STEPHEN SMITH: Well, we hope so. But firstly, in the case of the leaked materials with respect to Afghanistan, we established - my predecessor, John Faulkner - established a Defence taskforce that reported in recently and essentially indicated that no damage had been done to Australian interests.
That same group of officials is now working painstakingly through the Iraq materials, and as I said at the time, the early indicators were we were hopeful that no great or any damage had been done.
But in the case of these cables it's a much wider remit, and as a consequence, we have an across-Government committee effectively coordinated by the Department of the Prime Minister and Cabinet, which includes representatives and officials from Defence, Attorney-Generals and Foreign Affairs and other relevant departments and agencies because it does have the potential to cut right across very many areas of Government because they are, as I say, reporting cables which come in from United States Embassies, including potentially our own.
And to its credit, the United States Ambassador and Embassy here has been at pains to put the Government and relevant Ministers on notice that this very unfortunate and regrettable circumstance was about to occur.
KIERAN GILBERT: Well, another regrettable circumstance in recent times has been on the Korean Peninsula. It remains precarious. Does a positive outcome to this rest in the hands of China to negotiate with Pyongyang?
STEPHEN SMITH: Well, certainly, as the Foreign Minister has said, Australia has both publicly and privately indicated to China over the recent past that it does have influence with North Korea and we want it to seek to exercise its influence.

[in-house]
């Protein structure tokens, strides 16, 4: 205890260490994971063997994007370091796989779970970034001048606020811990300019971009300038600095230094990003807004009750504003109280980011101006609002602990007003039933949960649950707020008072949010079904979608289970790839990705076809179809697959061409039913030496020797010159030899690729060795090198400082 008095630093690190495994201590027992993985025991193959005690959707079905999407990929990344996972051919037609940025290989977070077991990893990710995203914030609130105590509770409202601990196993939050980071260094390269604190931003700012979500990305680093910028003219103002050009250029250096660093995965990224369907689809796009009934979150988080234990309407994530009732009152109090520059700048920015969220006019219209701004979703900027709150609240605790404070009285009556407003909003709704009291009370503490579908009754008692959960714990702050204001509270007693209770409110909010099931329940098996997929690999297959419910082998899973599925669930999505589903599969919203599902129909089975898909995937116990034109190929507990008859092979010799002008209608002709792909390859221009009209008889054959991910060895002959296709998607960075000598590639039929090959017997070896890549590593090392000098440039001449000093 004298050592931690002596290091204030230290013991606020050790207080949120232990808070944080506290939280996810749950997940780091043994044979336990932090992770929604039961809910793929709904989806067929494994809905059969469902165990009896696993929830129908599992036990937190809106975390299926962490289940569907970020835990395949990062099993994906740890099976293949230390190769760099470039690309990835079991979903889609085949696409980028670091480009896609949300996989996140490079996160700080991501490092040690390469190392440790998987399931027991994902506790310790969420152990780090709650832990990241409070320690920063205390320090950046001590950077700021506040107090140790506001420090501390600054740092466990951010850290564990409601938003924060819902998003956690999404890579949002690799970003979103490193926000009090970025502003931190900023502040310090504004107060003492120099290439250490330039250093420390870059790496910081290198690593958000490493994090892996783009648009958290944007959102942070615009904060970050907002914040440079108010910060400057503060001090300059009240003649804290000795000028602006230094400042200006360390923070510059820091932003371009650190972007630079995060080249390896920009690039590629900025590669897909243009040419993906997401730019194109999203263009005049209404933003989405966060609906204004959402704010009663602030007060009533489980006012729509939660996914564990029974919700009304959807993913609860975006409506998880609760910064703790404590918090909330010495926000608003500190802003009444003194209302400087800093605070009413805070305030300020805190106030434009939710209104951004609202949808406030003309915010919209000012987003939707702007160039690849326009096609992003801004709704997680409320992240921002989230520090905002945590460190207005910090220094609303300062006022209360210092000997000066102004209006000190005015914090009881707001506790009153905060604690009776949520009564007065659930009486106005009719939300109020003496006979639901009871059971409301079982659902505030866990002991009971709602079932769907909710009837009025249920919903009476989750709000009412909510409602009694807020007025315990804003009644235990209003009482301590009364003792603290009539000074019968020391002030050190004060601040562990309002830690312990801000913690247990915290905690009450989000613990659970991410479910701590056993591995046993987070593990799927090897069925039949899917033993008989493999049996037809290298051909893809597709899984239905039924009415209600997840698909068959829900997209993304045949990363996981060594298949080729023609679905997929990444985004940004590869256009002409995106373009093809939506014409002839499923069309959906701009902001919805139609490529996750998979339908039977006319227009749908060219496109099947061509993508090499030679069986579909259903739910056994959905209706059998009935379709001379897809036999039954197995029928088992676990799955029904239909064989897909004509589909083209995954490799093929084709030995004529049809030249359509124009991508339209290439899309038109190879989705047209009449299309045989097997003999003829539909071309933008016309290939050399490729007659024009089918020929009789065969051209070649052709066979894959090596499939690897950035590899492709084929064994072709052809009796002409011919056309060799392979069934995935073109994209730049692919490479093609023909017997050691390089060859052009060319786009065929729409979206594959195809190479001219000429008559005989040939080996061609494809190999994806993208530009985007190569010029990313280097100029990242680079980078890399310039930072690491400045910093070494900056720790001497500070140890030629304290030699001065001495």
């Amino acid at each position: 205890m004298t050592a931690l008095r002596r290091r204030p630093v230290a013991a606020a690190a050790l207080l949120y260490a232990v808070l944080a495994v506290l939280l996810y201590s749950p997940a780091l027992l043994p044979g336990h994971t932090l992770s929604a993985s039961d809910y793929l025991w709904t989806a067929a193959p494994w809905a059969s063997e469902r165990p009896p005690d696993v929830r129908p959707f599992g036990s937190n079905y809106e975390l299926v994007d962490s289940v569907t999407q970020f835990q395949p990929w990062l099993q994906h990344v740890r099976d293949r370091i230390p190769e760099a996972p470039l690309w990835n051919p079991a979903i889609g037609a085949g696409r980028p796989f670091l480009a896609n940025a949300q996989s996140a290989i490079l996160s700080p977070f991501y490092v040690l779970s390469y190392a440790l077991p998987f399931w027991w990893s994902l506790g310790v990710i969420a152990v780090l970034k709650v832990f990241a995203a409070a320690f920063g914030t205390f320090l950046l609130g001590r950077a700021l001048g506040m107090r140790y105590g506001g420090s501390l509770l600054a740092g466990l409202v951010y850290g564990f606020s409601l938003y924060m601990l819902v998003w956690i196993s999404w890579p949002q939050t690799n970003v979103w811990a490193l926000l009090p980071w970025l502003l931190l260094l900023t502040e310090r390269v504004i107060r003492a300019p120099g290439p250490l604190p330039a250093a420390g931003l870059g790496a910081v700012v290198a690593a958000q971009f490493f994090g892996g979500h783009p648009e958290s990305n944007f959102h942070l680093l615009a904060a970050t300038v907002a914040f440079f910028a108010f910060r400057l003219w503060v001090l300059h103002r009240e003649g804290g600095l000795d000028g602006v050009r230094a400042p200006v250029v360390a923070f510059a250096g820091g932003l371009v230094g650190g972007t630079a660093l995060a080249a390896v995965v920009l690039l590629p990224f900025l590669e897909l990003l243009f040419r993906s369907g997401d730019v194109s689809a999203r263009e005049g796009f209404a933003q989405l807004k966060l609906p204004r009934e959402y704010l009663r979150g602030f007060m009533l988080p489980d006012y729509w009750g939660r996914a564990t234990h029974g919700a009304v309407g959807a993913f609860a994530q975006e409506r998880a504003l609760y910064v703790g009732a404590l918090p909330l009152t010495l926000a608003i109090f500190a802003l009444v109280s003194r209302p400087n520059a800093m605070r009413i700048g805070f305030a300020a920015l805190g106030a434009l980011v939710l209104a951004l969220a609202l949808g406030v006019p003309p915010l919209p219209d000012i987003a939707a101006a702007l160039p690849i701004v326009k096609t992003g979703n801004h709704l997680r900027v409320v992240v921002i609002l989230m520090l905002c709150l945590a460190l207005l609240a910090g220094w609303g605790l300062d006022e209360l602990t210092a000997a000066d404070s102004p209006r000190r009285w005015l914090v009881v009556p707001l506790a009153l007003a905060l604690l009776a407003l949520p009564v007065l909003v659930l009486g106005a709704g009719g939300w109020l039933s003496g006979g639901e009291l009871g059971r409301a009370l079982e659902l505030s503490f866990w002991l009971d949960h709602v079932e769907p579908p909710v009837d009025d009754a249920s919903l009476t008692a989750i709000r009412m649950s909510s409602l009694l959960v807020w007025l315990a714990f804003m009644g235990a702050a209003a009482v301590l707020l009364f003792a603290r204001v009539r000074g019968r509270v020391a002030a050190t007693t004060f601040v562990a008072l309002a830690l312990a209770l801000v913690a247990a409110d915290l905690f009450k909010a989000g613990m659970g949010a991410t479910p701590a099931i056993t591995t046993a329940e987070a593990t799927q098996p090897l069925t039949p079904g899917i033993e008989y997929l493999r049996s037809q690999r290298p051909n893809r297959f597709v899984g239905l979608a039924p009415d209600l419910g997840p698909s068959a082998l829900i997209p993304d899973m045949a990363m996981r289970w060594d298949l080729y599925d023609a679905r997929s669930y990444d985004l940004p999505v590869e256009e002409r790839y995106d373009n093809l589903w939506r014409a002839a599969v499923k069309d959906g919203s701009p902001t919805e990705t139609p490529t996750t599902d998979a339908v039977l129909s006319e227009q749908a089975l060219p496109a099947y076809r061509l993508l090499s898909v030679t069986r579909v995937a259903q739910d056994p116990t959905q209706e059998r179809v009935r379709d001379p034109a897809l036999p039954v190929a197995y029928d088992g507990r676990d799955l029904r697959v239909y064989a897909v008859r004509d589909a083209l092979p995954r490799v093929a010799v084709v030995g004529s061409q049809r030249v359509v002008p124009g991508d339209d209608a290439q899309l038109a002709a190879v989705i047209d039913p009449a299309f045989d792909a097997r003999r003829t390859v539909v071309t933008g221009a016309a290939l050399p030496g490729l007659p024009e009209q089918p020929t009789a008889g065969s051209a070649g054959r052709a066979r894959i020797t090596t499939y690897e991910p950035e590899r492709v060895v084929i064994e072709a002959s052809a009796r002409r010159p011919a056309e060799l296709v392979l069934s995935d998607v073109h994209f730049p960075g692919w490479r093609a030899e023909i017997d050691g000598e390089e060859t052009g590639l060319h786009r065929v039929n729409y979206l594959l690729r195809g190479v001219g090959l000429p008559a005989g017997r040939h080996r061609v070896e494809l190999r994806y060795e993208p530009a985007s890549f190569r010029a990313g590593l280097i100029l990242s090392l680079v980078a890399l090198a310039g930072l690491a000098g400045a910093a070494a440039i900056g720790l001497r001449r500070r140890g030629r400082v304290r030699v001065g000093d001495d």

Russia has been quite robust on this matter. That's a good sign, which is not where Russia was in the aftermath of the investigation into the sinking of the Cheonan.
So we continue to urge restraint. We believe that the Republic of Korea has conducted itself with great restraint in the face of a lot of provocation, not just in this matter but the sinking of the Cheonan and North Korea's nuclear program.
And we believe it's appropriate that the planned naval exercise between the United States and the Republic of Korea, which has been planned for some time, continue, and that's occurred today. And Australia's Defence Attaché to the Republic of Korea was onboard the USS George Washington observing those naval exercises as part of a complement of United Nations Command Military Armistice Commission officials.
The formal United Nations Command is responsible for administration of the Armistice Agreement. We're not a party to the Armistice Agreement, but we are a party to the United Nations Command Military Armistice Commission and in that capacity, we were asked to observe the exercises today and we did, and that's a good show of support for the Republic of Korea.
KIERAN GILBERT: And is your analysis of this situation that it's all about North Korean internal political dynamics? Is that, do you believe, the catalyst for what we've seen here?
STEPHEN SMITH: Well, a couple of things. Firstly, North Korea is a very impervious Administration, very hard to get into the workings of their minds, firstly.
Secondly, they are masters at provocation and masters at getting other countries and the international community to take note of them.
And then thirdly, of course, we have the potential succession to which you've referred.
Whatever the analysis, and we will work our way painstakingly through that, what we do know is that their conduct has been reprehensible. We strongly support the Republic of Korea and also the United States in this matter.
When the Cheonan incident occurred, we provided officials to take part in the official investigation. Often when there is an incident relating to the Korean Peninsula under the Armistice Agreement, a group of officials is asked to investigate. And if Australia is asked to provide officials for any such investigation, then as we did with the Cheonan, we would happily provide officials to assist in that process.
KIERAN GILBERT: Mr Smith, it's been a long Parliamentary year. Appreciate your time throughout. Thank you.
STEPHEN SMITH: Thank you. Thanks very much.